Don’t forget to refresh the starter by adding equal parts by weight of flour and water (about 50g)

Basic Sourdough
400g bread flour (if you want straight white bread use 500g bread flour and skip the whole grain flour)
100g whole grain flour (oat, rye, spelt)
350g water
125g Sourdough Starter (biga)
10g salt

Rye Sourdough
250g Bread Flour
250g Rye Flour
350g Water
70g Sourdough Starter (biga)
44g Moasses
1 tsp. Fennel Seed
1 tsp. Anise Seed
1 tsp. Caraway Seed
12g Salt
Zest of 1 Orange

Place the flour(s) and salt a large bowl. Mix the starter and water in a separate bowl (and molasses & spices if making rye). Stir the wet ingredients into the flour. Allow to stand 15 minutes. Mix again, the dough should be softer. Mix again after 15 minutes.

Cover and allow to rise until double. Optimally, stretch the dough at least a few times to strengthen it by pulling a portion and folding it over itself. Work around the ball of dough. Again, I expect it to take 8-14 hours to rise (cool here, remember).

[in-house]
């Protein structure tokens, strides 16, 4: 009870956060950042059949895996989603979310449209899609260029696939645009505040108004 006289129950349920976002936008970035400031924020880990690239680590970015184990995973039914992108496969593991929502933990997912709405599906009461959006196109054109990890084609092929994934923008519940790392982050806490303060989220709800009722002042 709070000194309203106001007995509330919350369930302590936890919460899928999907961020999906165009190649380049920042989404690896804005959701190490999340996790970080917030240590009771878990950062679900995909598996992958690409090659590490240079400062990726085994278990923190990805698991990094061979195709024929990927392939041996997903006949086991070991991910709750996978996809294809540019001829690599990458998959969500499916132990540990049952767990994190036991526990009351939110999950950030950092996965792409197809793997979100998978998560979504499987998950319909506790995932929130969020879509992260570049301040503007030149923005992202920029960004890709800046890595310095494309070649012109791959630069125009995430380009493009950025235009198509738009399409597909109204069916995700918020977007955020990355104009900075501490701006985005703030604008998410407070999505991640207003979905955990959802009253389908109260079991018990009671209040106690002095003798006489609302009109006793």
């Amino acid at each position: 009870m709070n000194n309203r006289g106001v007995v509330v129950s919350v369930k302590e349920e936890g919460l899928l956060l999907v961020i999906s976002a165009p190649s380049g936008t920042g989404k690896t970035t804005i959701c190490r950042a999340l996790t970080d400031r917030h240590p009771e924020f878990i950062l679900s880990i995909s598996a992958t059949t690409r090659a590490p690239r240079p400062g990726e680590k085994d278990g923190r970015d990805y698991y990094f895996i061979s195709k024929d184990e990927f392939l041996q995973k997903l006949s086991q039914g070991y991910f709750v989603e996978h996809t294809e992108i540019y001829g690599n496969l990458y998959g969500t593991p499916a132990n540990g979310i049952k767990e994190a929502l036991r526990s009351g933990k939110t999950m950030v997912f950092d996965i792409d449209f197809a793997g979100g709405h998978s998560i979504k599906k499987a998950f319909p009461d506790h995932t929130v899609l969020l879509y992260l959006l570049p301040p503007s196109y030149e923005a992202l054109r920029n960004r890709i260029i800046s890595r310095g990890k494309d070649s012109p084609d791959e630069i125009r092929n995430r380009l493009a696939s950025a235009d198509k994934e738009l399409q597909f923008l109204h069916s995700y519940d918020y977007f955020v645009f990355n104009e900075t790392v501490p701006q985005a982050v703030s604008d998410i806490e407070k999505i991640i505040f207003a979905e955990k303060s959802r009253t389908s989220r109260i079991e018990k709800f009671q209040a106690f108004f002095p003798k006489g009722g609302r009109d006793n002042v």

Form the loaf into the shape you desire (round or oval). Please see for an excellent video on shaping the dough.

Place the shaped loaf into a form. For an oval loaf I use a bread basket lined with parchment paper, for a round loaf I use a souffle dish, also lined with parchment.

Cover loosely and allow to rise again, about 2 hours.

To bake I use a cast iron pot or clay baker to make a crusty loaf. I find this works best for me.

Preheat the oven and pot to 450F. Allow to heat for 30 minutes before baking.

Slit the top of the loaf. Optionally, brush with water and sprinkle with sesame seeds.